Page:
The Gizmo effect: “Japan Inc.”, American nightmares, and the fissure of the symbolic
This article analyses the phenomenon of 'Japan-bashing' as it emerged in late twentieth-century horror fiction and film. Specifically, the article argues that depictions of 'Japan Inc.' as an object of anxiety shifted from fear of the Other (via a familiar Orientalist discourse) to a fear of the Same. Placing Joe Dante's Gremlins (1984) in direct conversation with Roland Barthes' Empire of Signs (English translation, 1982) and Karel van Wolferen's (in)famous Enigma of Japanese Power (1990), the article seeks to interrogate broadly the dread of an American transition into a 'New World Order'; in short, with the gradual loss of a demonized Soviet Union, capitalism was left with nothing to haunt but itself (artificially posited in 'Japan'). Cultural 'Others' in the horror genre were thus radically challenged as the genre moved into the twenty-first century.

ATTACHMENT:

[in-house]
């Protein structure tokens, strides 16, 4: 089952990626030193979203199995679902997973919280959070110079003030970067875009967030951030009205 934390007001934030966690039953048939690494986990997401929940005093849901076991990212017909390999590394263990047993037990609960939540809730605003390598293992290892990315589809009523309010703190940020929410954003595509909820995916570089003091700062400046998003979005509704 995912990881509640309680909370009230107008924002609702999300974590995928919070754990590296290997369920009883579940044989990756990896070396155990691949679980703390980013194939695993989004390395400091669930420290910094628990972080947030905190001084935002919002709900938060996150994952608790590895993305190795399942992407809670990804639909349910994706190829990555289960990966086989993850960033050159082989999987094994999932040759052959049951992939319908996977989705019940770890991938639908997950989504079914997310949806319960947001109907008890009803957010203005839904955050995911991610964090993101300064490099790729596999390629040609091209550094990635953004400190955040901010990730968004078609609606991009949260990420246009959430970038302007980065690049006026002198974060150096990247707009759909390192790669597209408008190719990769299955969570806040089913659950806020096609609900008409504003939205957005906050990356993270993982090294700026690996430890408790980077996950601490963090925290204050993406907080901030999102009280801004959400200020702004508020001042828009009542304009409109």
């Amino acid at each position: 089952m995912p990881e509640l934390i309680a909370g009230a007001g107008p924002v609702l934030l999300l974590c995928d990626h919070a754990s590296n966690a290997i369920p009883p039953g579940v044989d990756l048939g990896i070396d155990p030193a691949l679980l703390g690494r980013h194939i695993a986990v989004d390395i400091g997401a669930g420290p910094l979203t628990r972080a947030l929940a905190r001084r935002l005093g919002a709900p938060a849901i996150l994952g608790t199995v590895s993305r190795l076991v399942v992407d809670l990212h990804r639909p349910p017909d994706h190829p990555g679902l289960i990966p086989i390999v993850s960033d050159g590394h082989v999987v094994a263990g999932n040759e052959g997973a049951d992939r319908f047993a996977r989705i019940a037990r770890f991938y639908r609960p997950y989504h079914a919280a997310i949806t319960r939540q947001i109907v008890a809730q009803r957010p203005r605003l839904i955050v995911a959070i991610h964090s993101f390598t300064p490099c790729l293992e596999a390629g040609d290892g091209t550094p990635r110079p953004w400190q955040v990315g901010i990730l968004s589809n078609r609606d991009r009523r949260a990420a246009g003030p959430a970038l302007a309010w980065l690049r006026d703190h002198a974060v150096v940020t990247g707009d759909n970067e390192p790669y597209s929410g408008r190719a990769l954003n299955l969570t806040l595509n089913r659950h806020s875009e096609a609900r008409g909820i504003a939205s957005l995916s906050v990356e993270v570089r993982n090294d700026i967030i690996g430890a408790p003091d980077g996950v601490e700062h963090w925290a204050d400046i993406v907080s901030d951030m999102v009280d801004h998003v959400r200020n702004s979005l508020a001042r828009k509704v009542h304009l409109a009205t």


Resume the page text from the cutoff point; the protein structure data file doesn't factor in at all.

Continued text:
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Document Type: Research Article
Publication date: 2011-06-01
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- Horror Studies intends to serve the international academic community in the humanities and specifically those scholars interested in horror. Exclusively examining horror, this journal will provide interested professionals with an opportunity to read outstanding scholarship from a variety of disciplinary perspectives, including work conceived as interdisciplinary. By expanding the conversation to include specialists concerned with diverse historical periods, varied geography, and a wide variety of expressive media, this journal will inform and stimulate anyone interested in a wider and deeper understanding of horror
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